Preview: Cosmic Convergence Festival_lowres

Giorgio Tsoukalos explores the possibility of age-old extraterrestrial connections on Ancient Aliens.

Alien expert Giorgio A. Tsoukalos does not believe the apocalypse will happen Friday.

  Tsoukalos is the director of the Center for Ancient Astronaut Research, but he's probably best known for his work on the History Channel's Ancient Aliens, a show that explores possible interactions between ancient cultures and extraterrestrials. Tsoukalos acknowledges Dec. 21 is a significant date on the Mayan Long Count calendar, but he believes the doomsday scenarios are far-fetched. Instead, Tsoukalos says the end of the calendar cycle on Friday is cause for celebration. That's why he's teaming up with the Intergalactic Krewe of Chewbacchus to usher in a new celestial age and pay homage to our origins by hosting the Cosmic Convergence Festival at the Sugar Mill.

  "While we are a magnificent species, we have to come to grips that we're not alone," Tsoukalous says. "It's a call to action in a very fun, tongue-in-cheek way. We'll show the space gods that not only can we throw a party, but we're awesome."

  When Tsoukalos hatched the idea for the Cosmic Convergence Festival, he knew he wanted to host it in New Orleans. He first came to New Orleans earlier this year to reign as king of the Krewe of Chewbacchus, a Carnival krewe devoted to science fiction fandom, especially Star Wars, and known for its mini-floats and costumes. Since then, Tsoukalos has returned to the city on multiple occasions, including a stop on his fall lecture tour and an appearance at Wizard World New Orleans Comic Con. He found a friend in Chewbacchus founder Ryan Ballard, and the two curated a festival lineup that incorporates the earthly pleasures of Carnival and the intergalactic mysteries of Ancient Aliens.

  Headlining the entertainment at the fest is Ghostland Observatory, an electro-rock duo from Austin, Texas. Also on the bill are Quintron and Miss Pussycat, Alex McMurray and the Interstellar All-Stars, the Hot 8 Brass Band and more than a dozen other acts performing on two stages. There will be alien aerialists swinging from the rafters, fire spinners and go-go dancers. The venue will be decked out with Mayan-themed Mardi Gras floats and sci-fi contraptions from the Krewe of Chewbacchus. Ballard and his crew also constructed a giant mothership that will land on top of a Mayan temple built inside the Sugar Mill. At midnight, Tsoukalos will emerge from the ship to toast alien ancestors in a bit of pageantry inspired by Mardi Gras traditions.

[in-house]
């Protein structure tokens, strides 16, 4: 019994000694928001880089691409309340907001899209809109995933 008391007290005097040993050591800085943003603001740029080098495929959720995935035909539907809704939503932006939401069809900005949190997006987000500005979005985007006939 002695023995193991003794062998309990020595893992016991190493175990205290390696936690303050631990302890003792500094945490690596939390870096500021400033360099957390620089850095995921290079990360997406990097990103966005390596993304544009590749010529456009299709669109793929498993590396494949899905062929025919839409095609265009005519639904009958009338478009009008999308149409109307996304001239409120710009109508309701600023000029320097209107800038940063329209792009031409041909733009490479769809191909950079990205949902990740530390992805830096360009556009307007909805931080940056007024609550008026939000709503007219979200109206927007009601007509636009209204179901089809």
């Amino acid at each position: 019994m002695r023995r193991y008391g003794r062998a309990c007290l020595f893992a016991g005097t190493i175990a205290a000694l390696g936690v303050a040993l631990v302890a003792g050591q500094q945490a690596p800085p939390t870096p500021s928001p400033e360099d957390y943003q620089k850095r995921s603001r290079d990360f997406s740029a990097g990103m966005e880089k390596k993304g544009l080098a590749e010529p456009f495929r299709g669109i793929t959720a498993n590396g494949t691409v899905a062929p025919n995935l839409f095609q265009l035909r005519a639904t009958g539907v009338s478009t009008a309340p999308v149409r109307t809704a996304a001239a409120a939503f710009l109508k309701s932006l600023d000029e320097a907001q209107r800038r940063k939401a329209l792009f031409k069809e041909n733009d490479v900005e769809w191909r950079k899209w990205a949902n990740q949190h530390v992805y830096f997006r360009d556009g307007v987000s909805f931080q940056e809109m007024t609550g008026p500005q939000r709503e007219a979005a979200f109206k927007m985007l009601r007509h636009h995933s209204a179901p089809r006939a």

As a Star Wars fan, Ballard understands the appeal of Ancient Aliens and why people are drawn to Tsoukalos's unconventional theories.

  "I think science fiction is the grand mythology of our time," he says. "It's the equivalent of Greek mythology to the Greeks."

  Tsoukalos takes it one step further. "As crazy as it sounds — and trust me, I know how crazy it all sounds — Ancient Aliens brings to the table that those science fiction stories might not be so fictional after all."

  As an example, Tsoukalos points to the Mayan Long Count calendar. Dec. 21, 2012, marks the end of a 25,600-year cycle, which is the length of time it takes to realign a wobble of the earth's rotational axis. Tsoukalos believes this astronomical cycle is the basis for the Mayan calendar, even though the start of the cycle predates Mayan civilization.

  "For the Maya and the Hindu and the ancient Greeks to know this — they attribute that knowledge directly to receiving it from elsewhere," he says. "They all figured it out on their own, but they were given the basics by extraterrestrials."

  For proof, Tsoukalos refers to historical texts from ancient civilizations. "The chroniclers put down that gods descended from the sky and they set everything in motion," he says. "Our ancestors thought they were being visited by gods, when in reality we all know that the gods do not exist. They were misinterpreting flesh-and-blood extraterrestrials."

  While the Cosmic Convergence Festival is expected to be an all-Earthling event, the organizers say they wouldn't be surprised if the eclectic array of musicians and performers inspires some close encounters.

  "If extraterrestrials actually do land at the party, then we've done our jobs even better than expected," Ballard says.

  Since this is New Orleans, Tsoukalos adds, "They might blend right in."